Another object of this invention is to provide high-speed autofocusing that enables features on a part to be identified based on their height and focused upon during inspection thereof with imaging optics that provides sufficiently high resolution and depth of field to detect small features and defects on the part.

In accordance with one aspect of this invention a method for inspecting a part takes a plurality of images of different image fields of the part with an imaging camera having imaging optics with a fixed resolution and depth of field. The surface of the part is characterized by height variations within a given image field and by the image optics depth of field such that focusing on any point in the given image field does not guarantee that the entire corresponding image will be in focus. The height of the part surface is sampled at multiple positions in the given image field with a sample spacing that is sufficiently small to determine the range of height variations of the surface in the image field. A focus position for the imaging optics for each image is determined based upon the sampled heights for the given image field such that all surfaces of interest in the image field will be within the depth of field for the imaging optics. The imaging optics is moved to the focus position for the given image field whereby the image will be in focus across the image field.

BRIEF DESCRIPTION OF THE DRAWINGS

The appended claims particularly point out and distinctly claim the subject matter of this invention. The various objects, advantages and novel features of this invention will be more fully apparent from a reading of the following detailed description in conjunction with the accompanying drawings in which like reference numerals refer to like parts, and in which:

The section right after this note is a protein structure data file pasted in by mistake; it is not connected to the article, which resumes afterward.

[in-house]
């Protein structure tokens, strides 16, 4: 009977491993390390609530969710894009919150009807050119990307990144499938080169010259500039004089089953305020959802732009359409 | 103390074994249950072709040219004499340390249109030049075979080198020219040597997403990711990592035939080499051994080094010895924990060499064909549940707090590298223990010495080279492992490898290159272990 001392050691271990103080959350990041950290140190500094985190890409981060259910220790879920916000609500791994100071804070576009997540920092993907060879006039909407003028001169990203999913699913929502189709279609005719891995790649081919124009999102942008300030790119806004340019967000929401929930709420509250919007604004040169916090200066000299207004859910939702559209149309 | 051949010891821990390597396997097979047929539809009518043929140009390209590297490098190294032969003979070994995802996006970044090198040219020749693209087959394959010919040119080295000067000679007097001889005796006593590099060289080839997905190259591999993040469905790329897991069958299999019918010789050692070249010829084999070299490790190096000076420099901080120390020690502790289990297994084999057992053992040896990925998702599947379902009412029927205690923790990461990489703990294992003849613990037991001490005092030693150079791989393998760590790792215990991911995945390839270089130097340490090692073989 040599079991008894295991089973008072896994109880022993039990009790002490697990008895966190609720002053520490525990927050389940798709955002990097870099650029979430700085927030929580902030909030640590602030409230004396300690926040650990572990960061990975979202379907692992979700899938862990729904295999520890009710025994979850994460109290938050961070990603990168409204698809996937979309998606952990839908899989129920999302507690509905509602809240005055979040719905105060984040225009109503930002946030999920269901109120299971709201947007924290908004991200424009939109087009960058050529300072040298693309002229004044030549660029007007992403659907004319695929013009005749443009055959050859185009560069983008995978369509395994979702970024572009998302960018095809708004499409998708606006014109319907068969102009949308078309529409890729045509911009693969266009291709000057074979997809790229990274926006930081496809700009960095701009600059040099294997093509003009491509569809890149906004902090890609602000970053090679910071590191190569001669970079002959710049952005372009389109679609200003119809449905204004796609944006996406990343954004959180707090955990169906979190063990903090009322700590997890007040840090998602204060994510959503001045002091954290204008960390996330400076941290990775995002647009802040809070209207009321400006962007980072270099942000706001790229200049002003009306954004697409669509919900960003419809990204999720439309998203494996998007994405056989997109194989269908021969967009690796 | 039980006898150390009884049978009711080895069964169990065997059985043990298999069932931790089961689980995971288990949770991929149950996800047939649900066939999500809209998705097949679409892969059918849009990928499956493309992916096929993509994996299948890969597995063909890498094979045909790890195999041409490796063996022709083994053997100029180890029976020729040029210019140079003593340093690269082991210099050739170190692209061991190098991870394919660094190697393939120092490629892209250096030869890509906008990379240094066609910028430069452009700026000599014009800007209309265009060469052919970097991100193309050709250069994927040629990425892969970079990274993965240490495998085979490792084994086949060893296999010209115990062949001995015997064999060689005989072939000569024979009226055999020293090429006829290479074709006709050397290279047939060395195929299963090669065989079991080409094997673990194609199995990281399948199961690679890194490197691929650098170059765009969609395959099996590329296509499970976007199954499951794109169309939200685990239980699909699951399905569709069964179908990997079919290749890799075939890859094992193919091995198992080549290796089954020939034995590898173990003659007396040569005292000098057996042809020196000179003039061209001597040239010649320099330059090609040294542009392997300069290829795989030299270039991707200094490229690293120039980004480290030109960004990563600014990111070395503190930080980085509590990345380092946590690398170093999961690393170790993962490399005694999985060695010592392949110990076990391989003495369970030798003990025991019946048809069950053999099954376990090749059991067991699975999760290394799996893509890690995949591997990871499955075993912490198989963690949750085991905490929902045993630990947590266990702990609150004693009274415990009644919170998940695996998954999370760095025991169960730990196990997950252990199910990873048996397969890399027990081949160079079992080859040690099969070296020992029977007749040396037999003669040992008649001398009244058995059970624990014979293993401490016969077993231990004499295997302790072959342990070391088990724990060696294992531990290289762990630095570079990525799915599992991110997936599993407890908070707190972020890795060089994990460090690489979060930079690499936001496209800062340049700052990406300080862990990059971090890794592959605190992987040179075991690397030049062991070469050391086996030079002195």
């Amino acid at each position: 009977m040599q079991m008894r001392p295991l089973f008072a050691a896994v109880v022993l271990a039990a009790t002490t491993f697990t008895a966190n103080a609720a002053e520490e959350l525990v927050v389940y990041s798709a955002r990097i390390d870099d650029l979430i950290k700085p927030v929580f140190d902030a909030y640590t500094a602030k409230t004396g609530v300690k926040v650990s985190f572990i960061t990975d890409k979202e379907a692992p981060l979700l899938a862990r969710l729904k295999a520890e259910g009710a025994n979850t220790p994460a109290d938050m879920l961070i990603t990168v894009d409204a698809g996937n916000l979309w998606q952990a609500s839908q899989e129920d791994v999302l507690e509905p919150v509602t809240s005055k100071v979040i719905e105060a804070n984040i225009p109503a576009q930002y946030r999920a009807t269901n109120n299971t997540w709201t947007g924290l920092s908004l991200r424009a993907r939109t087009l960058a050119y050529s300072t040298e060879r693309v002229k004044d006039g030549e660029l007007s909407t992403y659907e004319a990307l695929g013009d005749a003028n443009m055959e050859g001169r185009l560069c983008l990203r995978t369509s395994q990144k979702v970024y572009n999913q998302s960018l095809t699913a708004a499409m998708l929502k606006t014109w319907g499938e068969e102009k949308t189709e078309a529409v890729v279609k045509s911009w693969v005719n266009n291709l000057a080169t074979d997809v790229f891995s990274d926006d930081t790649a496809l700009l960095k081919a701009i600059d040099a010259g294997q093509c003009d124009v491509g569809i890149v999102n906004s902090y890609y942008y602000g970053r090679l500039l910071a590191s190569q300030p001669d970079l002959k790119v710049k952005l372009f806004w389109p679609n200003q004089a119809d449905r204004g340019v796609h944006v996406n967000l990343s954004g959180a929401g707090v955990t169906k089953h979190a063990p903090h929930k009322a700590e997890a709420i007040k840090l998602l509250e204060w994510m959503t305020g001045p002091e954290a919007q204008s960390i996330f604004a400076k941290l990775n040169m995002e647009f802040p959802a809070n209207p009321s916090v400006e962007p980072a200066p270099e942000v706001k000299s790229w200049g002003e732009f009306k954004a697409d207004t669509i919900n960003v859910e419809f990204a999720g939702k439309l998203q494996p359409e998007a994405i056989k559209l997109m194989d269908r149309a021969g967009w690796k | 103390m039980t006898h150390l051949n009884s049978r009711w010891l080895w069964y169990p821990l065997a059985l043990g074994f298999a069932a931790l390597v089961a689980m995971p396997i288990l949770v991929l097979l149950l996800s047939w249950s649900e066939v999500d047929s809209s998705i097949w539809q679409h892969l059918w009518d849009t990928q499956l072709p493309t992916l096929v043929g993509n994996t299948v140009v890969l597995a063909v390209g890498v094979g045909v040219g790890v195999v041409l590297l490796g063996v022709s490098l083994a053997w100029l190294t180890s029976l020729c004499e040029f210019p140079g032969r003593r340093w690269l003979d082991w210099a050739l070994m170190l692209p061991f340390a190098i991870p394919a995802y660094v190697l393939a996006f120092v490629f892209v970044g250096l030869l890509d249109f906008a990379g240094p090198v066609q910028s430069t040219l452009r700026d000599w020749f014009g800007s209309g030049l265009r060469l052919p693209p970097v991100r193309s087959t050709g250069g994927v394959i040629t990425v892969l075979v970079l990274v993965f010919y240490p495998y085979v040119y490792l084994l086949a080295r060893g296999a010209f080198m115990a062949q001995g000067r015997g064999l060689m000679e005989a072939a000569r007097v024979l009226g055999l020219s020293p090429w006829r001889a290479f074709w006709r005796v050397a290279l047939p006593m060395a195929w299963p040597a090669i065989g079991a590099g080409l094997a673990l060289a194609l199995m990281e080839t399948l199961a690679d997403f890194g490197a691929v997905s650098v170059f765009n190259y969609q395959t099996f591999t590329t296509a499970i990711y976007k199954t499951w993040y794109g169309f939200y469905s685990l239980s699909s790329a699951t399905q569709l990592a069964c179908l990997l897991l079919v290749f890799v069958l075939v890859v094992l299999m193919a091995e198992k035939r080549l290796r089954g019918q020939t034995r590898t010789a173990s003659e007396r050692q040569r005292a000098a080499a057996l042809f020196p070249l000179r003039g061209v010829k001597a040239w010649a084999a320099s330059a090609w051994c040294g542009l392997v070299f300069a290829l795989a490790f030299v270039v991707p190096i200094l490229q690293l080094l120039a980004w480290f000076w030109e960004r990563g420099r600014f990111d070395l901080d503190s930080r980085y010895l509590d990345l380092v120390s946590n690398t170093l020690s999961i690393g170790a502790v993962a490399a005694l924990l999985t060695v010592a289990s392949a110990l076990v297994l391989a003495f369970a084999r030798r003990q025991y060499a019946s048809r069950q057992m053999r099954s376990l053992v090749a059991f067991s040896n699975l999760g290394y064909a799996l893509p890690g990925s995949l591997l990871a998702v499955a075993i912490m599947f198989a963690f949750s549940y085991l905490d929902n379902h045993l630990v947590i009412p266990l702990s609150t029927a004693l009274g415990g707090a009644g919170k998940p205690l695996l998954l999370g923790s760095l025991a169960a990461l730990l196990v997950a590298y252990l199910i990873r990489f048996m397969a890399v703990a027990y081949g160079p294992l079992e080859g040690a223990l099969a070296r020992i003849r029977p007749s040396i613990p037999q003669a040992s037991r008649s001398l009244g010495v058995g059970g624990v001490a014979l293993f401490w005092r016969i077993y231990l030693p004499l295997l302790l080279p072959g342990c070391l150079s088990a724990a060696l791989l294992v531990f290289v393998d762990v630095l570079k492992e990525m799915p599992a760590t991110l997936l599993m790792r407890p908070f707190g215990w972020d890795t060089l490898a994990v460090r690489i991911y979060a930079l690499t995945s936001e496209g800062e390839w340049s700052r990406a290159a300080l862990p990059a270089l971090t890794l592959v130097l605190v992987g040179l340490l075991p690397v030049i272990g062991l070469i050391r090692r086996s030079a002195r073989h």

FIG. 1 depicts a portion of a part for inspection with variations in surface height;

FIG. 2 depicts a prior art autofocus methodology;

FIG. 3 depicts a part with a wavy portion at an incline;

FIG. 4 depicts a prior art optical inspection system that incorporates triangulation;

FIG. 5 is useful in understanding this invention;

FIG. 6 includes FIGS. 6A, 6B and 6C and is useful in understanding a limitation of prior art optical inspection systems;

FIG. 7 is useful in understanding another limitation of prior art optical inspection systems;

FIGS. 8 through 11 are useful in understanding this invention;

FIGS. 12A and 12B are block diagrams of two embodiments of this invention;

FIGS. 13 and 14 are useful in understanding the operation of the first embodiment of the apparatus in FIG. 12A;

FIG. 15 is useful in understanding the operation of the second embodiment of the apparatus in FIG. 12B; and